Keep in mind that all children should be taught how to interact correctly with ANY dog and should never be left unsupervised.

Cane Corsos can be good with other pets or dogs of they are raised with them. However, they may be territorial when meeting new dogs in their own home and may interpret other dogs and animals as prey, and injure or kill them. Early socialization is very important. Special care needs to be taken when introducing a new puppy to your other pets. It needs to be done slowly and very careful to make sure that everything goes smoothly and that it is a calm, positive experience for the puppy. They do have a strong prey drive and may chase cats and other small, furry animals.


The average life expectancy of a Cane Corso is between 10 - 11 years. Like all breeds, the Cane Corso is prone to certain hereditary health conditions. A responsible breeder will only breed with dogs that have been cleared for these conditions. A Cane Corso is prone to these diseases:
  • Gastric dilatation-volvulus (GDV) (hereditary)
  • Cherry eye (hereditary)
  • Ectropion (hereditary)
  • Entropion (hereditary)
  • Demodectic Mange (hereditary)
  • Canine Hip Dysplasia (hereditary) : Canine hip dysplasia (CHD) is a very common genetic orthopedic trait, which is affected by environmental and dietary factors. Canine hip dysplasia occurs when there is an abnormality in the development of the hip joint. More info»


The Cane Corso has a short, stiff coat with a light undercoat that sheds heavily twice a year. Weekly brushing will help remove dead hair and distribute oils.

They don’t really need a bath too often, once a month should suffice. When you bathe them, make sure to use a dog-specific shampoo that maintains the skin's natural PH balance. Begin teaching your puppy about bathing early on so that it will be a simple process as they become older and larger.

Ears should be checked regularly for dirt, redness or a bad smell that could indicate an infection. Clean your dog's ears when needed with an ear cleaner made specifically for dogs.

Some dogs wear their nails down on their own with exercise, but many do not. Long nails will require regular clipping and all puppies should be introduced to nail clipping early on so that it will be easier when they are older.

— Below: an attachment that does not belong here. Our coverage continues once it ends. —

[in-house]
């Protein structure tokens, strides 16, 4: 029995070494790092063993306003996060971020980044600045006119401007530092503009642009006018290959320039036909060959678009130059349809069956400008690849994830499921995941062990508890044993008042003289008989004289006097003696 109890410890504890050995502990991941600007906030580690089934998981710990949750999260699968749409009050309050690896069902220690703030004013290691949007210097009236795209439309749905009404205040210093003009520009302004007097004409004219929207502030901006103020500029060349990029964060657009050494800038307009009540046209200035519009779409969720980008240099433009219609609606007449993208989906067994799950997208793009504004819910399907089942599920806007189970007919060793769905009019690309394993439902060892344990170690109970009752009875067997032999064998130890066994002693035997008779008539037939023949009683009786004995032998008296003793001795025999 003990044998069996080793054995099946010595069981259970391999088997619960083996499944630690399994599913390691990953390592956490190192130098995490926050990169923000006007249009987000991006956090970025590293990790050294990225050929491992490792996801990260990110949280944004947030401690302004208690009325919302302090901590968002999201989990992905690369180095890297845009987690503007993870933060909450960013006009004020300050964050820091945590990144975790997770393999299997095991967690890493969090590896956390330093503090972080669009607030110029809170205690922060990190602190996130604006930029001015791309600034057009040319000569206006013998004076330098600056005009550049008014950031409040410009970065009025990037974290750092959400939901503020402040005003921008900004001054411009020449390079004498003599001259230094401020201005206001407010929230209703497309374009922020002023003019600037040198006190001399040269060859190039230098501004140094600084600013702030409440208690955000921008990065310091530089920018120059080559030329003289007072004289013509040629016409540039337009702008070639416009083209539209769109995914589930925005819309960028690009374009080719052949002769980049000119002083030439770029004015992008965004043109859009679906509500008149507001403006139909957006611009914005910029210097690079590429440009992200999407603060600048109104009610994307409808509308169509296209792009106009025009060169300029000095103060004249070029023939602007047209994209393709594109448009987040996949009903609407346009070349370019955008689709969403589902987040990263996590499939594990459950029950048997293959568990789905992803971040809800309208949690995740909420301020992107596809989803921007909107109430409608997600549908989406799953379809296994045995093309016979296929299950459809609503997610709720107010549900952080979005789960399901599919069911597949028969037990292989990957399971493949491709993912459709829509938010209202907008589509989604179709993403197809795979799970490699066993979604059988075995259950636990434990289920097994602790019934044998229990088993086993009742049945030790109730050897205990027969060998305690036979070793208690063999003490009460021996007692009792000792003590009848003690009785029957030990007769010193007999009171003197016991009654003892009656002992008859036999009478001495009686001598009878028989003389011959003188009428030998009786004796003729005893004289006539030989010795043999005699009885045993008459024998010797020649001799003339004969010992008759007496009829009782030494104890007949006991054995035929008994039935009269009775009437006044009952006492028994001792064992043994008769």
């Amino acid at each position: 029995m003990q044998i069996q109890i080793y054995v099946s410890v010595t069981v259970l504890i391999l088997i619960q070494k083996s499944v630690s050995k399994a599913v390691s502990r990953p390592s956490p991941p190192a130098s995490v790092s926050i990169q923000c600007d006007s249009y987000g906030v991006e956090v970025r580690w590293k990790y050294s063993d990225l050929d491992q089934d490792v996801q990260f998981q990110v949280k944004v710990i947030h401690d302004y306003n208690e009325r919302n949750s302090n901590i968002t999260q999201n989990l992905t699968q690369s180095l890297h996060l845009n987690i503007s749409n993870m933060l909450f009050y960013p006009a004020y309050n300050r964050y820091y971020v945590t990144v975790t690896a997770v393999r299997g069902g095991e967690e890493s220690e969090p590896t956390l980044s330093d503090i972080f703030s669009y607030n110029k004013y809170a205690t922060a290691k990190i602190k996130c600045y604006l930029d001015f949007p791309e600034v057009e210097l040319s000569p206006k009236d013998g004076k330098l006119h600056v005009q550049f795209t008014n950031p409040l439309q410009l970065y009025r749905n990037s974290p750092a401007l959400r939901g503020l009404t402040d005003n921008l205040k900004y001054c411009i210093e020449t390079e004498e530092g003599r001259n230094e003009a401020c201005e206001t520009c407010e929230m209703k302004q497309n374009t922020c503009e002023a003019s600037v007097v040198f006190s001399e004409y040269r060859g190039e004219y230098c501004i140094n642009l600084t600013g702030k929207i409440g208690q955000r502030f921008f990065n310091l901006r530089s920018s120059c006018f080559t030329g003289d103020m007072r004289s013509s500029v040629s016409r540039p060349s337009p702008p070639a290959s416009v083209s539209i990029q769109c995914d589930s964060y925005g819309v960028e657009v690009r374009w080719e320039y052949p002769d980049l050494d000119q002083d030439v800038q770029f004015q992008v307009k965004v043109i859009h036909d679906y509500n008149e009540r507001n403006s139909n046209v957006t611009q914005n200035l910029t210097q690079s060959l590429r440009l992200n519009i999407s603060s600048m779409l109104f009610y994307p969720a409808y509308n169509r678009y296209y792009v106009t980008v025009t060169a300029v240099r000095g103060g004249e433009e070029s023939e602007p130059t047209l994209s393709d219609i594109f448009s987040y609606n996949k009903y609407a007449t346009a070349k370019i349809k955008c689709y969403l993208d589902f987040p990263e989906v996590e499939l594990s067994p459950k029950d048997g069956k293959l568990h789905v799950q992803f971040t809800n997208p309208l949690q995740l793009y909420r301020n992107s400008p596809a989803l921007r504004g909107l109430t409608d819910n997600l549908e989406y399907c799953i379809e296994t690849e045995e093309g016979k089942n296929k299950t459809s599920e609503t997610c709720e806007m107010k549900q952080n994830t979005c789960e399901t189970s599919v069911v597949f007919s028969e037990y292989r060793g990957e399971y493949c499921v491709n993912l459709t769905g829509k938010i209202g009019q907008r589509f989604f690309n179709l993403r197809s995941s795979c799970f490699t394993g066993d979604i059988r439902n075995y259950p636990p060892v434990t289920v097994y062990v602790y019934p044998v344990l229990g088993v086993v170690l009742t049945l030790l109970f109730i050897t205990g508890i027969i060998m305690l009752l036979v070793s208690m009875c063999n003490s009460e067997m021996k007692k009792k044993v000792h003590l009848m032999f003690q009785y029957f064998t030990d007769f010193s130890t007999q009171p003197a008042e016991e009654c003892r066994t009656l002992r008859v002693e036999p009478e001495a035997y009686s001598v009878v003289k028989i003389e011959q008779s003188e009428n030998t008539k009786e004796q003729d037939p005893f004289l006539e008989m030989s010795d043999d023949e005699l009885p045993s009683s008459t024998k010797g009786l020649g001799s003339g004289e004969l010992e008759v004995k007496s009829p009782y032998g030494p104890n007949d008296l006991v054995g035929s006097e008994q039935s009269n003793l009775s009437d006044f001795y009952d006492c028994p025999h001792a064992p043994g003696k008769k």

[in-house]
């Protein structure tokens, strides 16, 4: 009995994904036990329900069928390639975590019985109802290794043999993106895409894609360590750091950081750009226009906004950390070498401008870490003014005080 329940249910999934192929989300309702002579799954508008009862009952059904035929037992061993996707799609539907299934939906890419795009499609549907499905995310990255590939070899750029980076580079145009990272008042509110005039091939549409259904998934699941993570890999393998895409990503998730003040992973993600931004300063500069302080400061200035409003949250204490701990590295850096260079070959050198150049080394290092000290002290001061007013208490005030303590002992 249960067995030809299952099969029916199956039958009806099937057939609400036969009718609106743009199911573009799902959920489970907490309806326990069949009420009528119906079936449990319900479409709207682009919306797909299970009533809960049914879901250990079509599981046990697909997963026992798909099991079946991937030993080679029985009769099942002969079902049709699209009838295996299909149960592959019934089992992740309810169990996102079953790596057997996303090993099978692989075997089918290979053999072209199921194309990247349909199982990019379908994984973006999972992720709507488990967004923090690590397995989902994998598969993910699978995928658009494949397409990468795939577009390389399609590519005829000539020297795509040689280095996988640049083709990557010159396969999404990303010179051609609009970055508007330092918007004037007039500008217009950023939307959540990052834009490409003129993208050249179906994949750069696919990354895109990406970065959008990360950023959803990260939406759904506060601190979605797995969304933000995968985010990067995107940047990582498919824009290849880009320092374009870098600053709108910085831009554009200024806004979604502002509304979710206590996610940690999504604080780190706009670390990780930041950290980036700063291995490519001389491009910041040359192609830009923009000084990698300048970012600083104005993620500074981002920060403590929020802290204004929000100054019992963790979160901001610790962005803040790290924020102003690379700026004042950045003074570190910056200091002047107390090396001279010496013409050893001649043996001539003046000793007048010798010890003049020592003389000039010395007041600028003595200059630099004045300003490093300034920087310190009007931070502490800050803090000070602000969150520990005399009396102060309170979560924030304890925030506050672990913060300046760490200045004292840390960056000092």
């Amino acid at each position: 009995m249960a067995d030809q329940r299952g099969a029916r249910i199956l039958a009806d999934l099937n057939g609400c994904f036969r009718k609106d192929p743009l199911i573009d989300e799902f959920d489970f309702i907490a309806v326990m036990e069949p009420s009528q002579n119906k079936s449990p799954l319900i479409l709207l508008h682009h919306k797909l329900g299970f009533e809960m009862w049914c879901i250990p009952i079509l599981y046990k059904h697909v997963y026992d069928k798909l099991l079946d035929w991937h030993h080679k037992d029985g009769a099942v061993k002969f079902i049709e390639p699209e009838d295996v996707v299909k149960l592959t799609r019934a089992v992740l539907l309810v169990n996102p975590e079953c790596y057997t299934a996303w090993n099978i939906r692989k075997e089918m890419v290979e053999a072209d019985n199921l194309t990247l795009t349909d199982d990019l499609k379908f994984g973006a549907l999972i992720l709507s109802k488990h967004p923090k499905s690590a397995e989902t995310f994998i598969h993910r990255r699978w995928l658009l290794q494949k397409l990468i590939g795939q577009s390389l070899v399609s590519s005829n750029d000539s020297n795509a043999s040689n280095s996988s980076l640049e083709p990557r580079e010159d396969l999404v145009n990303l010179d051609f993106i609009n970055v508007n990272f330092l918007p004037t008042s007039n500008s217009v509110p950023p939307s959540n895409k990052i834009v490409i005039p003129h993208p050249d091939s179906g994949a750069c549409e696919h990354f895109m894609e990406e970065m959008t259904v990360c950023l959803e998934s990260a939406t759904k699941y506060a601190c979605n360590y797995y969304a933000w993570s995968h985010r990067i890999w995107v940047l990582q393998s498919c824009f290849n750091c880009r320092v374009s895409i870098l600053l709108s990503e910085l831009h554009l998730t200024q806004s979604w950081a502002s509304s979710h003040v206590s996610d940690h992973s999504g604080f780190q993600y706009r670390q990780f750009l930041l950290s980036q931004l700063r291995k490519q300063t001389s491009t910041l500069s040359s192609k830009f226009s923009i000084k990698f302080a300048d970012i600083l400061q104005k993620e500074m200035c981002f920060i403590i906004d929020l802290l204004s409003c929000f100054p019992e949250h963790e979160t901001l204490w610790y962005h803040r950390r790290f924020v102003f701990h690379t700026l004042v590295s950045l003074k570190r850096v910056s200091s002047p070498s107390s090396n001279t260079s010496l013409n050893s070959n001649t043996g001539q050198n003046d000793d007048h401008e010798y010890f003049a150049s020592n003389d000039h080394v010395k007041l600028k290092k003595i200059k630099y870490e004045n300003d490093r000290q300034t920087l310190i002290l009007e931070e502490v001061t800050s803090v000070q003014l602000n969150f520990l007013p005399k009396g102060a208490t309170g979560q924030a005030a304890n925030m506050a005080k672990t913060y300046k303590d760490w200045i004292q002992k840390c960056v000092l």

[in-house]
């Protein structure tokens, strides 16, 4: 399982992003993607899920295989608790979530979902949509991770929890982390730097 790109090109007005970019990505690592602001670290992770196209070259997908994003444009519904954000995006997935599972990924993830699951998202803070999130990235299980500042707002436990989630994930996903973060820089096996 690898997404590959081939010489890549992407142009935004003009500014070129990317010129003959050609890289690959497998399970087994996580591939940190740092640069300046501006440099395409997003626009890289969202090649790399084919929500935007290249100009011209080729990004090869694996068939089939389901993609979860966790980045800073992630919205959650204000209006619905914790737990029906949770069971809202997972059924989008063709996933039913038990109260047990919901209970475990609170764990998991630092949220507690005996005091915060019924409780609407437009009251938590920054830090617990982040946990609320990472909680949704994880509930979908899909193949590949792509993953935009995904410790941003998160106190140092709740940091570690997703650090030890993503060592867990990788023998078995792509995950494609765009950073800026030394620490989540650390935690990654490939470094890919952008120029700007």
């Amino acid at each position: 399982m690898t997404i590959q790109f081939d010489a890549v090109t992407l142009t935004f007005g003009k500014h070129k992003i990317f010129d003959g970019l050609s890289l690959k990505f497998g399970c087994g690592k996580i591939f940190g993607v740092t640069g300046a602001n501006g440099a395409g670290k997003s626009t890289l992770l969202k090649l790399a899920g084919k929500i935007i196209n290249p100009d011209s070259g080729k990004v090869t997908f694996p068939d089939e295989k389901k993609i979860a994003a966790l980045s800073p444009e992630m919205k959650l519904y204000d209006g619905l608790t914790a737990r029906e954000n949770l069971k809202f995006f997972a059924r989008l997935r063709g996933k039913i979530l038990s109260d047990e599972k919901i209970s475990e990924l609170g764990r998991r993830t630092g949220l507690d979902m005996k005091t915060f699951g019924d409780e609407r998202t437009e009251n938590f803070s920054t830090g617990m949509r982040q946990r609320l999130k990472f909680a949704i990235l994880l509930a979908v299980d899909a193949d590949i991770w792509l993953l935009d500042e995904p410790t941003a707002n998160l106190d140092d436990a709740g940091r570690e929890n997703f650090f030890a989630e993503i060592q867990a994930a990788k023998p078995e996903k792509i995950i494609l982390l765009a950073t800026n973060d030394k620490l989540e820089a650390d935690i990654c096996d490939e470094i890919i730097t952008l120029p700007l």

Consider brushing their teeth with a soft toothbrush and dog toothpaste two or three times a week. Daily is even better. All puppies should become accustomed to having their mouths and teeth checked regularly.


Cane Corsos are large, relatively high-energy dogs, so they require a large amount to eat. 4-5 cups of high-quality, dry dog food fed in two daily meals is a good starting point, but other factors need to be taken into consideration. Higher quality dog foods may require less food, as more of the food is digested properly. In addition, higher energy dogs will require more food, while more sedentary dogs may require less.

Puppies have special feeding requirements. Use food specifically designed for large breed puppies. Adult dog food contains too much calcium, which will increase the risk for hip and elbow dysplasia. Don’t overfeed your puppy, as overweight puppies also have an increased risk for dysplasia. Puppies need to be fed 3 to 4 times a day. This might seem like a hassle, but it will help when it comes to housebreaking. A puppy’s digestive system works very fast. Five to 30 minutes after his meal, he will need to go out to do his business.

Just like any other breed, they need to have free access to fresh, clean water at all times.

Older dogs, like puppies, might need a diet adapted to their needs. In some cases, it is advisable to feed them smaller portions 3 to 4 times a day.

When changing your dog’s diet, it’s recommended to do it gradually over a period of a few days to avoid stomach problems.

Avoid exercise 1 hour before and after the meal, to reduce the risk of gastric torsion (bloat).